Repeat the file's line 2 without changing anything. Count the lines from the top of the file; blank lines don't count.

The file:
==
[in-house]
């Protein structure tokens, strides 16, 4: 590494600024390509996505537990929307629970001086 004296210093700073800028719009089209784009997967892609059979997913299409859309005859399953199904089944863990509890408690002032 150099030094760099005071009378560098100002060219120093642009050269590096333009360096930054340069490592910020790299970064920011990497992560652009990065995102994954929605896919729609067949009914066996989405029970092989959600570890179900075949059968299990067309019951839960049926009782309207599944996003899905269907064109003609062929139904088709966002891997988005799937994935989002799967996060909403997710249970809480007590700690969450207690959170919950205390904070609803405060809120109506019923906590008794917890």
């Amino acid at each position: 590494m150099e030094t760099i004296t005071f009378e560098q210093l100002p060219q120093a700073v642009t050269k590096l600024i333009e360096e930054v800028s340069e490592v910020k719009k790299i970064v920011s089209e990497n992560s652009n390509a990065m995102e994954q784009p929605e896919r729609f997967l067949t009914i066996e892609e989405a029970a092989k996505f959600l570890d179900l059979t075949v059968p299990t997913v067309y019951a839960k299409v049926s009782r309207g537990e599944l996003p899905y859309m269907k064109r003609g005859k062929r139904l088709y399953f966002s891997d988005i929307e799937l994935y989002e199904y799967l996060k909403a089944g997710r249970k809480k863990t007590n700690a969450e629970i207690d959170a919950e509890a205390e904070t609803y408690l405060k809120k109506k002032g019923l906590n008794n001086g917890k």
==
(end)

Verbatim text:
């Protein structure tokens, strides 16, 4: 590494600024390509996505537990929307629970001086 004296210093700073800028719009089209784009997967892609059979997913299409859309005859399953199904089944863990509890408690002032 150099030094760099005071009378560098100002060219120093642009050269590096333009360096930054340069490592910020790299970064920011990497992560652009990065995102994954929605896919729609067949009914066996989405029970092989959600570890179900075949059968299990067309019951839960049926009782309207599944996003899905269907064109003609062929139904088709966002891997988005799937994935989002799967996060909403997710249970809480007590700690969450207690959170919950205390904070609803405060809120109506019923906590008794917890």